MEMS: Not Just Telecom Anymore!

CIR sees new opportunities for optical MEMS emerging outside of telecom, as total market will grow from $560M in 2003 to $1.7B by 2007

February 28, 2003

3 Min Read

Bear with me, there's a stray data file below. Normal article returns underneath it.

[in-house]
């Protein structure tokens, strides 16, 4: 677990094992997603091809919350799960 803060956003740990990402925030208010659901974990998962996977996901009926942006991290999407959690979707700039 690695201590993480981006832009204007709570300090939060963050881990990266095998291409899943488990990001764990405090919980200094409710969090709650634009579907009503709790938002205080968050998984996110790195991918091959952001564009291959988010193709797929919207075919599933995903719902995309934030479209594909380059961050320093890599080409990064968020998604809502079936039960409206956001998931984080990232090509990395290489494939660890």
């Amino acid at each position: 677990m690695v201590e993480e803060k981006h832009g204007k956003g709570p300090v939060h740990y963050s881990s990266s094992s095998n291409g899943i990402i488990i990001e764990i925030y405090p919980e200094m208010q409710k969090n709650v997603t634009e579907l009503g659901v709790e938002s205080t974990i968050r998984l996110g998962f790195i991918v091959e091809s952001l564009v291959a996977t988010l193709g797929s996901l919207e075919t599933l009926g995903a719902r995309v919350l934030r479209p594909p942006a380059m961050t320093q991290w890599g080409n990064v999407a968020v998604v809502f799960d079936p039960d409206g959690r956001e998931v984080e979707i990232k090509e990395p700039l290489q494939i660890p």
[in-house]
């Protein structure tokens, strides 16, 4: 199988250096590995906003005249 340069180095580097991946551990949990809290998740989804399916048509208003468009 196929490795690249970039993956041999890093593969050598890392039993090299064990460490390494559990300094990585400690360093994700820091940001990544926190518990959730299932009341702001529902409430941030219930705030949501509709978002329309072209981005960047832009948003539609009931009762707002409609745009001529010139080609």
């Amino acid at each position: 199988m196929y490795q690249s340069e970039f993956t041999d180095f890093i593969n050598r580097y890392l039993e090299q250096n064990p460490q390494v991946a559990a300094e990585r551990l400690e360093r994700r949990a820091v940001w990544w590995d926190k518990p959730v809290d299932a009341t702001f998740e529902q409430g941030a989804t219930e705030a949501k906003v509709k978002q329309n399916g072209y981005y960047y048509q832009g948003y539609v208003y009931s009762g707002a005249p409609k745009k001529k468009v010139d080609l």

CHARLOTTESVILLE, Va. -- Emerging Opportunities in Optical MEMS: 2003-2007 is a new report from Communications Industry Researchers, Inc. (CIR) that projects that the market for optical MEMS (also known as MOEMS) subsystems will grow from $560 million in 2003 to $1.7 billion by 2007, while the total value of equipment that relies on MOEMS to function will run into the tens of billions of dollars. While the "great hope" of MOEMS for the past few years has been the telecom sector, CIR claims that most of the future growth will come from other applications areas: CIR research indicates that MOEMS are finding a growing number of general industrial applications for light control and storage, sensing, and in manufacturing technology. General industrial applications already represent the biggest sector of the MOEMS market, accounting for 34 percent of non-military MOEMS expenditures -- more than telecom. The biggest application for MOEMS in industry is optical sensors, with MOEMS-based sensors accounting for $347 million in 2007. By that year expenditures for MOEMS-based metrology (i.e., optical positioning and alignment, etc.) systems will also be over $100 million. While MOEMS-based sensors are used in everything from space probes to forensic and security applications, the report sees MOEMS being especially useful in gas sensors. The report also notes that MOEMS-based metrology systems are already in use by major manufacturers such as Boeing. In the IT sector, CIR projects that the biggest opportunity for MOEMS will be in the display segment, which it claims will be worth more than $100 million by 2007. In the display sector, CIR believes that MOEMS is better suited to building very large, high-resolution displays than conventional liquid-crystal technology. MOEMS also seem to have considerable potential for providing high-definition "microdisplays" for use in cellular phones, PDAs, video games and instrumentation of various kinds. (The report notes that this is an area where Microsoft has shown considerable interest.) CIR also claims that there will be niche uses for MOEMS in printing applications and notes that Xerox and Agfa are both already using MOEMS devices to improve printing accuracy. Although it is growing rapidly, CIR warns that the medical sector of the MOEMS market will remain quite small throughout the period considered in the report. CIR notes that the importance of this sector is often exaggerated by PR departments, because it lends an aura of social importance to the MOEMS industry. The report also notes that while telecom is currently in the doldrums, it will continue to be a major contributor to MOEMS revenues. Small MOEMS-based switches, from JDS Uniphase and others, are gradually replacing opto-mechanical switches to protect network equipment at the optical domain level and MOEMS is the technology of choice for many purchasers of variable optical attenuators. The report cautions, however, that while MOEMS switching subsystems from manufacturers such as OMM may ultimately play an important role as a technology platform for reconfigurable add/drop multiplexers, all-optical cross-connects, and tunable lasers and filters, these systems are not expected to be widely adopted in the network for some time to come. It also notes that MOEMS have a reputation for poor reliability in the telecom industry and discusses how best to get over it. In addition to the sectors discussed above, Emerging Opportunities in Optical MEMS: 2003-2007 examines and projects the role of MOEMS in test and measurement, and national security applications. The value of each segment and sub-segment of the MOEMS market is forecast over the next five years. The report also provides a full discussion of how MOEMS companies can achieve competitive advantage in today's market based on technological, product design and manufacturing innovations. The report concludes with profiles of 15 MOEMS companies, including giants of the MOEMS industry such as Agilent, Analog Devices, Texas Instruments and Xerox, and start-ups such as BlueBird Optical and LioniX. These profiles include CIR's assessments of their product and marketing strategies. CIR believes that this report will be essential reading for strategic planners and marketing executives in the MOEMS, MEMS and nanotechnology businesses. The report is available at a cost starting at $3,500 for electronic format. Communications Industry Researchers Inc.

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